On April 26, 2007, The Saint Paul Seminary conferred its 13th Annual Distinguished Alumni Award upon Father Henry Timothy Vakoc in recognition of his extraordinary service as an Army chaplain and his ongoing ministry through what Fr. Vakoc once referred to as "intentional presence."
Ordained in 1992, Fr. Vakoc became an Army chaplain in 1996 and was called up for active duty in Iraq in September 2003. In an e-mail interview the following spring, Fr. Vakoc indicated that his primary goal was to take an intentional presence to our troops.
He wrote, "I live with (soldiers), work with them, eat with them, care for them listen to them, counsel them . . . soldiers know if you are real and genuinely care or not."
On May 29, 2004, the 12th anniversary of his ordination, Fr. Vakoc was seriously injured when the vehicle he was driving was struck by a roadside bomb. However, his ministry of intentional presence continues. Archbishop Harry Flynn presented Fr. Vakoc with the award and offered the following reflections on his remarkable ministry:
"I will always remember that Saturday in 2004. I received the call from
Archbishop O'Brien who told me of your injury, Tim. Immediately, my
mind raced back to an article that I had just read the day before - a
wonderful interview with you. In that interview you said something that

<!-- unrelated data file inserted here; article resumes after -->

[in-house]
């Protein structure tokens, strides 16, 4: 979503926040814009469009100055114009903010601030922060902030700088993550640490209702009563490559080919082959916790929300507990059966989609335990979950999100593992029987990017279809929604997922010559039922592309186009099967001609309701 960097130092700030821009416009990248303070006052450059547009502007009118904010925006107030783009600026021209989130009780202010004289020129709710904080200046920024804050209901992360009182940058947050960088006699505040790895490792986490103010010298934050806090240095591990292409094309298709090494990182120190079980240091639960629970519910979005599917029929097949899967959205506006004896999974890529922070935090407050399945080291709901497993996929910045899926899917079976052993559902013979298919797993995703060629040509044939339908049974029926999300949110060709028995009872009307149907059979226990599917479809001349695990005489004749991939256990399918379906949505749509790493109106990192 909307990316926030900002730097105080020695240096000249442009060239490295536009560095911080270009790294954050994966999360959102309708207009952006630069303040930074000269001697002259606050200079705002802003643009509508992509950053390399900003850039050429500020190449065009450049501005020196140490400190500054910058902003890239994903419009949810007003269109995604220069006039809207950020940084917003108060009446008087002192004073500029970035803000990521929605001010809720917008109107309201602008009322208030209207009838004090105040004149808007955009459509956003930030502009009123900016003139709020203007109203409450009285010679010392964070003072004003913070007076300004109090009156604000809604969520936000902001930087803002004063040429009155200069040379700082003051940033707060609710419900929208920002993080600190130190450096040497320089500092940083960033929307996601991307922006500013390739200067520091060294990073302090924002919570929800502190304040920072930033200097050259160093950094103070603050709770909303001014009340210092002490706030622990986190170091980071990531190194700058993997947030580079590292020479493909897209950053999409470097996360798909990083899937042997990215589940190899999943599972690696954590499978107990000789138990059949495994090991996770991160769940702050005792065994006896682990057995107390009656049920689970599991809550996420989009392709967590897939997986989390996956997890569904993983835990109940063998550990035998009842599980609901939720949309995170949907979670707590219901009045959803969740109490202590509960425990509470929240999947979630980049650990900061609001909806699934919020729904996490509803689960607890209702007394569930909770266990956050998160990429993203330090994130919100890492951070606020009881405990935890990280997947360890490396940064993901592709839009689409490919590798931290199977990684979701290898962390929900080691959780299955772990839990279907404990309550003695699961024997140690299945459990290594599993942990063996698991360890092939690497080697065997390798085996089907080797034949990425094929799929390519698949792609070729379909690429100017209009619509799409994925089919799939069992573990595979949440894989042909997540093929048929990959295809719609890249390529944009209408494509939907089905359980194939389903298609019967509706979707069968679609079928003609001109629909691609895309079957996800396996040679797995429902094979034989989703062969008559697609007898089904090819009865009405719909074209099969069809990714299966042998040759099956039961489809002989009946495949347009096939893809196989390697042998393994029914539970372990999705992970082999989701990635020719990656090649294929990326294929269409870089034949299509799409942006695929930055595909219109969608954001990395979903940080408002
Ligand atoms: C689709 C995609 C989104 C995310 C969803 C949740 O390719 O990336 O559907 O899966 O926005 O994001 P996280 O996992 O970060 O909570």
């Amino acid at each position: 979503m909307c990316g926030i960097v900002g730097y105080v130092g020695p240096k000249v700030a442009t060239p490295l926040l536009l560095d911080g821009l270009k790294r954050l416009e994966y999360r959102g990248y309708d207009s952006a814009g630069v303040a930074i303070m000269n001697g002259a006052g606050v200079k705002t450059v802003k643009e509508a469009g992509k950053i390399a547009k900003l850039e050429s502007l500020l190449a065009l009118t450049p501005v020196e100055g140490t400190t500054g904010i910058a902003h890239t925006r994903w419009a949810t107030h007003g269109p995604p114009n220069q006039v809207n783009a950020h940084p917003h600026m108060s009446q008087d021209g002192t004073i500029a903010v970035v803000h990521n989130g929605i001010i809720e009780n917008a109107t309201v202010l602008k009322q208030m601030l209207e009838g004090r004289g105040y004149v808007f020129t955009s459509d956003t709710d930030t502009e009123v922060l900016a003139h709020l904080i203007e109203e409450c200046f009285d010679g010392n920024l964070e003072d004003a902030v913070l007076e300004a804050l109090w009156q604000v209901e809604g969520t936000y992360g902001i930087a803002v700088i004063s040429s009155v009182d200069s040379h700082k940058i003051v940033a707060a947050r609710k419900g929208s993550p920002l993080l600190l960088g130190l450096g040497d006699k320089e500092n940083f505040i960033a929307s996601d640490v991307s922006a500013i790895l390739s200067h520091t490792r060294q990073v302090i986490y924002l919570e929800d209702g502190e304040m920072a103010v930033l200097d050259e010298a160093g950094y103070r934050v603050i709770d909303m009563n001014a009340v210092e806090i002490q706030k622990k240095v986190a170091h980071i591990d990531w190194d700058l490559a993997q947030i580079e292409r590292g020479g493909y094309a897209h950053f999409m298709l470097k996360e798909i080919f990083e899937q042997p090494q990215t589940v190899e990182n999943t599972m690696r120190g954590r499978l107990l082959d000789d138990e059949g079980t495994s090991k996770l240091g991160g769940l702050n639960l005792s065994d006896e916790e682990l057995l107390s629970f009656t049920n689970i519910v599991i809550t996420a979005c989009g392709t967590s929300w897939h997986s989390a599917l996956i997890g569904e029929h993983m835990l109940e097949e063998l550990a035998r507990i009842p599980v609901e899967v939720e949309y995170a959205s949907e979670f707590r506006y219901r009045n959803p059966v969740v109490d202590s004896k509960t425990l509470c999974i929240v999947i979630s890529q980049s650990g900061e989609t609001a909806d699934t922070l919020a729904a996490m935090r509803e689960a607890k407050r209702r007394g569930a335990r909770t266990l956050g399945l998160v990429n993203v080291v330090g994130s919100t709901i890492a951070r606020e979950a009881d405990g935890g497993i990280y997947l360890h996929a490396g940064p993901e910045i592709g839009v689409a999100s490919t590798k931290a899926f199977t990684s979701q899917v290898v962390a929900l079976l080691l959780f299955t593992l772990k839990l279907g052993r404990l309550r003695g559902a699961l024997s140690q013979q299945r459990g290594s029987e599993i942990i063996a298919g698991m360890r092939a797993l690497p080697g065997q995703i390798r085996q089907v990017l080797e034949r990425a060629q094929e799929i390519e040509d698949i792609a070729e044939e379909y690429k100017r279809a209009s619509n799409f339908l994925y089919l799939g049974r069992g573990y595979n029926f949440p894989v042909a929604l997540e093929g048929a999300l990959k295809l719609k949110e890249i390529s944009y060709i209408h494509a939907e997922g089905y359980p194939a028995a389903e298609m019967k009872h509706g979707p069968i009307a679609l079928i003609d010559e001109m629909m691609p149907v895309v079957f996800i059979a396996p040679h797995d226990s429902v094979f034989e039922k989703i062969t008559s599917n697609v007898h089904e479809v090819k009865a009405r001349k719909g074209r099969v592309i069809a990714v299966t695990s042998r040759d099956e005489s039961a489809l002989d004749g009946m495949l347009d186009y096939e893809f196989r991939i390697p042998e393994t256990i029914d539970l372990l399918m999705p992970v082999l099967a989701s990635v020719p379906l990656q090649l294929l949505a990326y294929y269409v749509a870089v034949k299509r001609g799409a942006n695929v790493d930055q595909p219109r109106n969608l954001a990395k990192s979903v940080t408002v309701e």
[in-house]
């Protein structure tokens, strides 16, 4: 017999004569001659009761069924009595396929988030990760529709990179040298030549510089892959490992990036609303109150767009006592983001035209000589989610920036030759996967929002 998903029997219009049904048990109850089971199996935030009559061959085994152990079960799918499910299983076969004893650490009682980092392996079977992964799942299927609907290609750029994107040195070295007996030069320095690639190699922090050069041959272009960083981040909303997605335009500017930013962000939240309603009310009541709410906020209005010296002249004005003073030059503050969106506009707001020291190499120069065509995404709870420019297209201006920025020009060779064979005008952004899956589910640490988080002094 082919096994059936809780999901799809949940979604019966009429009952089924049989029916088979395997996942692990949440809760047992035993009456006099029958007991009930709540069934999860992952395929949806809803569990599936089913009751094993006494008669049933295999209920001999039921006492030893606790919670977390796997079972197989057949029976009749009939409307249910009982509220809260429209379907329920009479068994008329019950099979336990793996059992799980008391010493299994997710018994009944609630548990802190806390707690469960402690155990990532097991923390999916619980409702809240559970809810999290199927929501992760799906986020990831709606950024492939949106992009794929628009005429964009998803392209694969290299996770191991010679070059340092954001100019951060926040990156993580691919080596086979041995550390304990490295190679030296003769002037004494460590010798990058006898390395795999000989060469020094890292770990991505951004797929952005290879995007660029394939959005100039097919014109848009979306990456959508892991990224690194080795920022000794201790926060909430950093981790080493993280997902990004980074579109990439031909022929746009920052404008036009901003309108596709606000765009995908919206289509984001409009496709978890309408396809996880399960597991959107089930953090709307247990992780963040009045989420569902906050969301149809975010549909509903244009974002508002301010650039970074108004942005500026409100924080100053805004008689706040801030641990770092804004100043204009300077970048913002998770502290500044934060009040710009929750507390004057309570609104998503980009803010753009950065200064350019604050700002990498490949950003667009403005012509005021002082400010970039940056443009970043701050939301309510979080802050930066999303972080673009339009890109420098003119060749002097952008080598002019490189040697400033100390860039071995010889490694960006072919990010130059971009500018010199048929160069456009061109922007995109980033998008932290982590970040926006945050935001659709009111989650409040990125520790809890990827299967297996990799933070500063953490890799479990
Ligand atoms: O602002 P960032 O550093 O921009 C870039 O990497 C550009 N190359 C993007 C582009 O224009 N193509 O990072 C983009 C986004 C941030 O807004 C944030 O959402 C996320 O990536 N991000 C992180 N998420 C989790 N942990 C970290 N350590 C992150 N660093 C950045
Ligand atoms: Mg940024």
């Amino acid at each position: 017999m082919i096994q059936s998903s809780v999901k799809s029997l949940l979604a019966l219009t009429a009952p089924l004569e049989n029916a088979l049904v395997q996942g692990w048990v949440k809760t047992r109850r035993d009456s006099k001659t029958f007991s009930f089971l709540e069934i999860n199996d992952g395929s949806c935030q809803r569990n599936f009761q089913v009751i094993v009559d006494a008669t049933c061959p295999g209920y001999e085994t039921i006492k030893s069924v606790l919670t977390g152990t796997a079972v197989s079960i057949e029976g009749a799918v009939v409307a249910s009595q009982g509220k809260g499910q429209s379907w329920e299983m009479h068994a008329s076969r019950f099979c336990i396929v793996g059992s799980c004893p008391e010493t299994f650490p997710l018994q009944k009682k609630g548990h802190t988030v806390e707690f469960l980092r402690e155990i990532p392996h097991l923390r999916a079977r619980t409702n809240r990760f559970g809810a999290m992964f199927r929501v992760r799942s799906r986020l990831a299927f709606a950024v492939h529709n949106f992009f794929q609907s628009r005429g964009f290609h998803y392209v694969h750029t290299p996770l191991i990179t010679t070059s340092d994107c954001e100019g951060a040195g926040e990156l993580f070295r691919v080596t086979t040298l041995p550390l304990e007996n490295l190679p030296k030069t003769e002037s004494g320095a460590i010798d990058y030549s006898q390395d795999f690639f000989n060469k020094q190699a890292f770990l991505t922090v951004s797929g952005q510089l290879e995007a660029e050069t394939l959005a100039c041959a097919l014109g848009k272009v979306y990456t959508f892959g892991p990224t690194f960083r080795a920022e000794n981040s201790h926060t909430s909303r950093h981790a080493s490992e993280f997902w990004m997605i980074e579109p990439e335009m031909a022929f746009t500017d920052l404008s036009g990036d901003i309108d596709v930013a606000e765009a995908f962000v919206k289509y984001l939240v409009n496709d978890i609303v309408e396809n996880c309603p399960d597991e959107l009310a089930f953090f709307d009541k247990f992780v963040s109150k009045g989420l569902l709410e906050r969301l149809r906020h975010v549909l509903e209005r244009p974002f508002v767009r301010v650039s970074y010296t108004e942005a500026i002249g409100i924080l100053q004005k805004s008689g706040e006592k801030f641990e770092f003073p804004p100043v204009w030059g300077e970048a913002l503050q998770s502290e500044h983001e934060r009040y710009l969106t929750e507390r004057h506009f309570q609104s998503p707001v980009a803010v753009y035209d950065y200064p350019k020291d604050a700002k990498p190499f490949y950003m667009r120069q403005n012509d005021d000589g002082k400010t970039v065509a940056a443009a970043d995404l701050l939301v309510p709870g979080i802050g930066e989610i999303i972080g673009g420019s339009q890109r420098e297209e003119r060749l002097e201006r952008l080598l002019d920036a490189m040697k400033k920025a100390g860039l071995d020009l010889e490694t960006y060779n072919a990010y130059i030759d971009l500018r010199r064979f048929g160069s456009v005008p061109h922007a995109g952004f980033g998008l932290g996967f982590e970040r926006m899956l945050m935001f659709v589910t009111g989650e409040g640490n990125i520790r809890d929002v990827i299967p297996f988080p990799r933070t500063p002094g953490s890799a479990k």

was so profound and so beautiful - you said that your presence as a
Catholic chaplain with our troops in Iraq was going to be an intentional
presence. And that very phrase took hold of my heart, because it is a
phrase that could and should be used every time at Mass . . . intentional
And then when I visited you at Walter Reed Hospital after you had returned
to the United States, I began to understand what that presence was all about. The nurses told me that they would go on breaks and sit in your room, simply to be strengthened by your presence, the presence of a priest who in offering
his all, had offered his all for those whom he was serving.
Our late Holy Father, Pope John Paul II, writing on the mysteries of [suffering], oncludes strongly that it releases love. Tim, that is what your suffering has done - it has released an enormous amount of love among your family, your friends, hospital personnel, the Brothers of St. Francis, these seminarians, among so many, and God has been glorified."